By Timothy R. Homan – Jul 30, 2010 6:41 AM PST Fri Jul 30 13:41:41 UTC 2010
July 30 (Bloomberg) —
Growth in the U.S. slowed to a 2.4 percent annual rate in the second quarter, less than forecast, reflecting a larger trade deficit and an easing in consumer spending.
The increase in gross domestic product compared with a median forecast of 2.6 percent of economists surveyed by Bloomberg News and follows an upwardly revised 3.7 percent pace in the first quarter that showed a jump in inventories, according to figures from the Commerce Department today in Washington. Business investment climbed at the fastest rate since 1997.
“The economy is muddling through,” Ethan Harris, head of North America economics at Bank of America-Merrill Lynch Global Research in New York, said in an interview after the report. “We’re probably not going to see a really strong number for a while. We need to see some pickup in job growth.”
A slower pace of growth means employers may be reluctant to hire workers and more likely to keep a lid on prices in order to boost sales. Federal Reserve Chairman Ben S. Bernanke last week said the central bank is prepared to take further policy actions if the world’s largest economy “doesn’t continue to improve.”
The Standard & Poor’s 500 Index dropped 1.1 percent to 1,089.97 at the 9:36 a.m. in New York. The yield on the 10-year Treasury note fell 6 basis points, or 0.06, to 2.92 percent.
The projected gain in GDP was based on the median estimate of 81 economists surveyed. Forecasts ranged from gains of 1 percent to 4 percent.
The worst U.S. recession since the 1930s was even deeper than previously estimated, reflecting bigger slumps in consumer spending and housing, according to the Commerce Department’s annual revisions also issued today.
The world’s largest economy shrank 4.1 percent from the fourth quarter of 2007 to the second quarter of 2009, compared with the 3.7 percent drop previously on the books, the report showed. Household spending fell 1.2 percent in 2009, twice as much as previously projected and the biggest decline since 1942.
Consumer spending, which accounts for about 70 percent of the economy, rose at a 1.6 percent pace last quarter, compared with a 1.9 percent rate the previous three months that was smaller than previously estimated, today’s report showed. Job gains have been slow to take hold, curbing household purchases.
The economy lost 8.4 million jobs during the recession that began in December 2007, the biggest employment slump in the post-World War II era. So far this year, company payrolls grew by 593,000 workers, according to Labor Department figures earlier this month.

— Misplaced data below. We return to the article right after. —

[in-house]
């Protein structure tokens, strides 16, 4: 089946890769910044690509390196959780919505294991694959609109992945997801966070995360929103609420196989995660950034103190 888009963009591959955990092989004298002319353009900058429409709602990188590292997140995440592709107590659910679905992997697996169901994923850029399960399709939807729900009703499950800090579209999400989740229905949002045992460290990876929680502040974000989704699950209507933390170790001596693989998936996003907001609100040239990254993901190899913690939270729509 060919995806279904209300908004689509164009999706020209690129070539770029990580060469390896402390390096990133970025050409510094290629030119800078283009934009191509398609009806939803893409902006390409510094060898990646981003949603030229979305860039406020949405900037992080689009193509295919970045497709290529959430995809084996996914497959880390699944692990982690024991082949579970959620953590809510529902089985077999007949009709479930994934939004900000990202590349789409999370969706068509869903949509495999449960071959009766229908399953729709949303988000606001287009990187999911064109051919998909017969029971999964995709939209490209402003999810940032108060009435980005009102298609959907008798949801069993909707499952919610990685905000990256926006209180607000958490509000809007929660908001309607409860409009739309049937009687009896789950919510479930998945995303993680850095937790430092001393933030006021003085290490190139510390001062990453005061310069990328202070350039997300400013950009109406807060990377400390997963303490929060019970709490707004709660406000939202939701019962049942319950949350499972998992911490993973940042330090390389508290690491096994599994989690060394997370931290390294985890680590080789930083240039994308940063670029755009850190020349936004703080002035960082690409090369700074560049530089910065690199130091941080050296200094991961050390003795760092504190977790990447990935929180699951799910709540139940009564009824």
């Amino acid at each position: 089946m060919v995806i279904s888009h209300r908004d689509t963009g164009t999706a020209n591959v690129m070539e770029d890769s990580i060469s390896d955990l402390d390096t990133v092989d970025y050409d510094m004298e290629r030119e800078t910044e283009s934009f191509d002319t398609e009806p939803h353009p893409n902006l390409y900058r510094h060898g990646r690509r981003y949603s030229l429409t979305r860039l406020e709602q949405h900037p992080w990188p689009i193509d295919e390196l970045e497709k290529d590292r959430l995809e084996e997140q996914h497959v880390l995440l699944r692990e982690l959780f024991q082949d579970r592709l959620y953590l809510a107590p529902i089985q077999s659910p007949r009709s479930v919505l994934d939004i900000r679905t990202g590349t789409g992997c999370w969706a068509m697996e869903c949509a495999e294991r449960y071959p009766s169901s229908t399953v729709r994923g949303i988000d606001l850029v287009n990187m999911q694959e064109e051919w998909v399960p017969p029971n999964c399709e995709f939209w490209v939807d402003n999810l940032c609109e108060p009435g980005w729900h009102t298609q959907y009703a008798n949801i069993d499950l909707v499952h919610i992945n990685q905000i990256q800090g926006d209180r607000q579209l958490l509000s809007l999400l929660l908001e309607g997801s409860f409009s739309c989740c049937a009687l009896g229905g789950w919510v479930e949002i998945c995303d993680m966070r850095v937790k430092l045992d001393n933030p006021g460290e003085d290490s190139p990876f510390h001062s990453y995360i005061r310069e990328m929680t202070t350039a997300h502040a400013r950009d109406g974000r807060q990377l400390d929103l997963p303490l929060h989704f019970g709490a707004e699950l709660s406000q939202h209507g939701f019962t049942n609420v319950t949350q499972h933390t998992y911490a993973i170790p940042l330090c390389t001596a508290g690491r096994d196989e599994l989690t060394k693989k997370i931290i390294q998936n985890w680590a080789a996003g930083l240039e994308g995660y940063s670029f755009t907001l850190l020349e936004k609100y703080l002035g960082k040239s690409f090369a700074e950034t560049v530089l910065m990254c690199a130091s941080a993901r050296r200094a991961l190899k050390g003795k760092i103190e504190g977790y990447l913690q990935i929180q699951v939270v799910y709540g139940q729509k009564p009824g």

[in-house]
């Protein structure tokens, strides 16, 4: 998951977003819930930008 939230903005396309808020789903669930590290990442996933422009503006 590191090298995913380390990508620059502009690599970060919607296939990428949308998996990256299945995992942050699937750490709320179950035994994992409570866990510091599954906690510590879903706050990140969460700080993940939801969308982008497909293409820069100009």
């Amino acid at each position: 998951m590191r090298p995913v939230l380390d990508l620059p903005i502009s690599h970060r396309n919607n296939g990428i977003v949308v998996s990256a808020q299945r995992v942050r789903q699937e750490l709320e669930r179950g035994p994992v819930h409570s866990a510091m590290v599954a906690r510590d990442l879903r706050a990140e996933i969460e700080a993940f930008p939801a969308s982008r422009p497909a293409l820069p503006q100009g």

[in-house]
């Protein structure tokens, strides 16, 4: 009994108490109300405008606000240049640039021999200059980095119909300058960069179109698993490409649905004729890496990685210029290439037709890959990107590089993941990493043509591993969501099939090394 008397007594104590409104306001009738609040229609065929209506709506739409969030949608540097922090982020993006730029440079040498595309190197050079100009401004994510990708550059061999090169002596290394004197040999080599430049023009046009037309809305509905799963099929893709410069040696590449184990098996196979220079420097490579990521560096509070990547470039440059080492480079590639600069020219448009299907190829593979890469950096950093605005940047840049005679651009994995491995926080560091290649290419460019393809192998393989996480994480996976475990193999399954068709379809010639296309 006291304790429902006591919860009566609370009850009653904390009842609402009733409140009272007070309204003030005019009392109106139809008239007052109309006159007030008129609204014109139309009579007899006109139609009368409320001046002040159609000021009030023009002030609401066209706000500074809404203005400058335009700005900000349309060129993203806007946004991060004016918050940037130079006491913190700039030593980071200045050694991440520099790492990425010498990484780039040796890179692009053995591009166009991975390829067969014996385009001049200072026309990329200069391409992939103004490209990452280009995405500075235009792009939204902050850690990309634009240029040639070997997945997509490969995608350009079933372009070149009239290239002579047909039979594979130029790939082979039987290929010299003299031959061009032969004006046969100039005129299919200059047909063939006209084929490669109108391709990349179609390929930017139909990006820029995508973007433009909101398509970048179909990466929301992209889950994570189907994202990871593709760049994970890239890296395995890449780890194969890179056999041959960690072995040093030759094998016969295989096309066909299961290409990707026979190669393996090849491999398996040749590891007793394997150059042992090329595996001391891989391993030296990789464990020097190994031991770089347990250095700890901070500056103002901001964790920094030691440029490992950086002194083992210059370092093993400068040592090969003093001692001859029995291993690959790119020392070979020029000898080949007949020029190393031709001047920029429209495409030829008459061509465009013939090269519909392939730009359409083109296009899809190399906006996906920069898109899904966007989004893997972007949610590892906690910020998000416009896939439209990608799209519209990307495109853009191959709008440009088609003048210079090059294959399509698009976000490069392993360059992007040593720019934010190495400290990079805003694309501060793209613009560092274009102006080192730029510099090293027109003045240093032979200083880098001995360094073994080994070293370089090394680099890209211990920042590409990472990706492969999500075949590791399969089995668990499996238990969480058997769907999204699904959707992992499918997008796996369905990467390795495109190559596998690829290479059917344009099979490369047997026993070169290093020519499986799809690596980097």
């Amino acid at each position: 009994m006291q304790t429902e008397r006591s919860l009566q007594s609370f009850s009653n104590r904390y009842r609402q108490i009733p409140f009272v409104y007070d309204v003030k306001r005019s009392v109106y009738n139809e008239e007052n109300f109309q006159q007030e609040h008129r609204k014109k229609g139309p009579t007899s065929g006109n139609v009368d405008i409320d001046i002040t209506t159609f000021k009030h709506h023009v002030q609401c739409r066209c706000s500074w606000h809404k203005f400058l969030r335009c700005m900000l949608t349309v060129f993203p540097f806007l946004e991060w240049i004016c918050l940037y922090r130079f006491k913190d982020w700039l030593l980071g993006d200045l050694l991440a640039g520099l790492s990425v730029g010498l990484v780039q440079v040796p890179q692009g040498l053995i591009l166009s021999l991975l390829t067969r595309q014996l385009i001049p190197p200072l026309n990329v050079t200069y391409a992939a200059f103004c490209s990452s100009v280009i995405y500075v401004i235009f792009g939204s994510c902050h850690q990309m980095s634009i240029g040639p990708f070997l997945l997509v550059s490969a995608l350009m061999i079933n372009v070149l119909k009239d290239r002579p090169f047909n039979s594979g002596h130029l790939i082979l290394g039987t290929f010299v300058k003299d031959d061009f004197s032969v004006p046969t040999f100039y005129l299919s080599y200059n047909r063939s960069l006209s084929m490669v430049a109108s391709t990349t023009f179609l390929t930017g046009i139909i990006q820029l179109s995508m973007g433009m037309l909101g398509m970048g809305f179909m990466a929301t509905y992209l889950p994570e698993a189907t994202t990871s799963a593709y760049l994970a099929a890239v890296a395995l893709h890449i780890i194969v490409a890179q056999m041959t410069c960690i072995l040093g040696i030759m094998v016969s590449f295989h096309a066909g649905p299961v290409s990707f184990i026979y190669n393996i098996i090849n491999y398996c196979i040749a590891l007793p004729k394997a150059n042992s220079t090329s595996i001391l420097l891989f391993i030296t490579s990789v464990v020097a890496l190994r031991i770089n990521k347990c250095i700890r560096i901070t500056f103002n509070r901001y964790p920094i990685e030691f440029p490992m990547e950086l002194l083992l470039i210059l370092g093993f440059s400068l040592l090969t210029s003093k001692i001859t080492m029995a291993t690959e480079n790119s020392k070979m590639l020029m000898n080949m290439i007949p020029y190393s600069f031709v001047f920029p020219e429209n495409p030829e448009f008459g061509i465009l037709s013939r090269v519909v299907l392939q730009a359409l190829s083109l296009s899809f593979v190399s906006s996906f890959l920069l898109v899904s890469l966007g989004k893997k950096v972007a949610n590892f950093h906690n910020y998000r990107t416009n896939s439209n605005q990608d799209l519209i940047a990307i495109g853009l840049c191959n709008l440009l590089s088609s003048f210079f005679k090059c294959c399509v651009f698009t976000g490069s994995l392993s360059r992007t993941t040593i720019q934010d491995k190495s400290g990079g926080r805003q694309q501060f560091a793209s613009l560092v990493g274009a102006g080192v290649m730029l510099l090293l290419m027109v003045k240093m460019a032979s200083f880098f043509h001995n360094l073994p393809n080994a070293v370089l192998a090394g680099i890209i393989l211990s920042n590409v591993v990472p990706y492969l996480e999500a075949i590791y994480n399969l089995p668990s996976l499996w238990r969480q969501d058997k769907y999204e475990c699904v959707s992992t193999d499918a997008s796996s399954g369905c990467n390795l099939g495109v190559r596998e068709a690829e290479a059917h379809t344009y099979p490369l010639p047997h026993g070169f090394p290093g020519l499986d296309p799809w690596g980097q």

More than 7 out of 10 Americans say the economy is still mired in recession, and the country is conflicted over how to balance concerns over joblessness and the federal budget deficit, according to a Bloomberg National Poll.
Just like the experts, Americans are torn about whether the federal government should focus on curbing spending or creating jobs, the poll conducted July 9-12 shows. Seven of 10 Americans say reducing unemployment is the priority. At the same time, the public is skeptical of the President Barack Obama’s stimulus program and wary of more spending, with more than half saying the deficit is “dangerously out of control.”
Obama is trying to garner support for his plan to provide $12 billion in tax breaks, ease terms for loans guaranteed by the Small Business Administration and create a $30 billion fund to help community banks offer loans to small businesses.
The trade gap in the second quarter widened to $425.9 billion from $338.4 billion, subtracting 2.8 percentage points from growth, the biggest reduction since 1982, today’s report showed. Imports grew at a 29 percent pace, while exports climbed 10 percent.
Manufacturers in the U.S. are reaping the benefits of the global recovery. Caterpillar Inc., the world’s largest maker of construction equipment, last week raised its full-year earnings forecast on higher demand in developing countries for mining, energy and rail equipment.
“You’ve got strong growth in India and China that provides demand for commodities,” Chief Financial Officer Ed Rapp said in an interview July 22. “Most of the mining is happening in the developing parts of the world.”
Manufacturers are benefiting as companies here and abroad update equipment and add to inventories. The S&P Supercomposite Machinery Index, which includes companies such as Caterpillar Inc. and Deere & Co., is up 13.5 percent so far this year through yesterday. The broader S&P 500 Index is down 1.2 percent.
Gains in business investment are also supporting growth. Corporate spending on equipment and software jumped at a 22 percent annual rate, the biggest increase since 1997.
Amazon.com Inc., the world’s largest online retailer, forecast third-quarter profit that missed analysts’ estimates after it cut prices on the Kindle, its best-selling product, and propelled capital spending to a record.
To read entire story, click here.